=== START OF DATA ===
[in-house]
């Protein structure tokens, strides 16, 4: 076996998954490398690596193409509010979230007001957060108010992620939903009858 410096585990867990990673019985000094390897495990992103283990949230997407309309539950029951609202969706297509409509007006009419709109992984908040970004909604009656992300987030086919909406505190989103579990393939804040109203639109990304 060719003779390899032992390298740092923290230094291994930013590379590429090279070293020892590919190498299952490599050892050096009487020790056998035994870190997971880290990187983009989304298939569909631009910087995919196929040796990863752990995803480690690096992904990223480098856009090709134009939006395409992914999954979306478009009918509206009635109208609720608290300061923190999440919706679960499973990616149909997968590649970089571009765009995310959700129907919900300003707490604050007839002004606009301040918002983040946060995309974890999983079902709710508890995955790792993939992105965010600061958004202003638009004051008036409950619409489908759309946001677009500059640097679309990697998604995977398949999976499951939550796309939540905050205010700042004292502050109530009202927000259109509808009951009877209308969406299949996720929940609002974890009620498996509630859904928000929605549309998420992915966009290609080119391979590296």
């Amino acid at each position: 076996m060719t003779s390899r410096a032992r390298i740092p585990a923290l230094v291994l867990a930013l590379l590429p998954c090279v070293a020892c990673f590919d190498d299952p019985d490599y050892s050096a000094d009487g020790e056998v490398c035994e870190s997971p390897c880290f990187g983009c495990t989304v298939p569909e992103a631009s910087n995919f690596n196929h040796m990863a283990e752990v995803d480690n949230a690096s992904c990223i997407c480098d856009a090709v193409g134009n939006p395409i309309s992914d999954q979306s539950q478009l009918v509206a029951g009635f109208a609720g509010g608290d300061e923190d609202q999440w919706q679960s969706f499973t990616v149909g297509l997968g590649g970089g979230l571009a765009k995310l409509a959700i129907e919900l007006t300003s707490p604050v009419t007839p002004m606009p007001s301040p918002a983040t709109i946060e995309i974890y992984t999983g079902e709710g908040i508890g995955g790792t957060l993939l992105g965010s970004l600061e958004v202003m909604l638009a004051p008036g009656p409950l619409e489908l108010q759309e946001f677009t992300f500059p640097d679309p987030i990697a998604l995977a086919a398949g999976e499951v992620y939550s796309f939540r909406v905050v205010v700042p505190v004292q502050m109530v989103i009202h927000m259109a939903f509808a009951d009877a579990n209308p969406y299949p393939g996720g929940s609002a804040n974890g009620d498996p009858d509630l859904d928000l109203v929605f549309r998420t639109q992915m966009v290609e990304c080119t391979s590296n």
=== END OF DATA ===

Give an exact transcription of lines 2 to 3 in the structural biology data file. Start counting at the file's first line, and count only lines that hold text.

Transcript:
């Protein structure tokens, strides 16, 4: 076996998954490398690596193409509010979230007001957060108010992620939903009858 410096585990867990990673019985000094390897495990992103283990949230997407309309539950029951609202969706297509409509007006009419709109992984908040970004909604009656992300987030086919909406505190989103579990393939804040109203639109990304 060719003779390899032992390298740092923290230094291994930013590379590429090279070293020892590919190498299952490599050892050096009487020790056998035994870190997971880290990187983009989304298939569909631009910087995919196929040796990863752990995803480690690096992904990223480098856009090709134009939006395409992914999954979306478009009918509206009635109208609720608290300061923190999440919706679960499973990616149909997968590649970089571009765009995310959700129907919900300003707490604050007839002004606009301040918002983040946060995309974890999983079902709710508890995955790792993939992105965010600061958004202003638009004051008036409950619409489908759309946001677009500059640097679309990697998604995977398949999976499951939550796309939540905050205010700042004292502050109530009202927000259109509808009951009877209308969406299949996720929940609002974890009620498996509630859904928000929605549309998420992915966009290609080119391979590296």
């Amino acid at each position: 076996m060719t003779s390899r410096a032992r390298i740092p585990a923290l230094v291994l867990a930013l590379l590429p998954c090279v070293a020892c990673f590919d190498d299952p019985d490599y050892s050096a000094d009487g020790e056998v490398c035994e870190s997971p390897c880290f990187g983009c495990t989304v298939p569909e992103a631009s910087n995919f690596n196929h040796m990863a283990e752990v995803d480690n949230a690096s992904c990223i997407c480098d856009a090709v193409g134009n939006p395409i309309s992914d999954q979306s539950q478009l009918v509206a029951g009635f109208a609720g509010g608290d300061e923190d609202q999440w919706q679960s969706f499973t990616v149909g297509l997968g590649g970089g979230l571009a765009k995310l409509a959700i129907e919900l007006t300003s707490p604050v009419t007839p002004m606009p007001s301040p918002a983040t709109i946060e995309i974890y992984t999983g079902e709710g908040i508890g995955g790792t957060l993939l992105g965010s970004l600061e958004v202003m909604l638009a004051p008036g009656p409950l619409e489908l108010q759309e946001f677009t992300f500059p640097d679309p987030i990697a998604l995977a086919a398949g999976e499951v992620y939550s796309f939540r909406v905050v205010v700042p505190v004292q502050m109530v989103i009202h927000m259109a939903f509808a009951d009877a579990n209308p969406y299949p393939g996720g929940s609002a804040n974890g009620d498996p009858d509630l859904d928000l109203v929605f549309r998420t639109q992915m966009v290609e990304c080119t391979s590296n």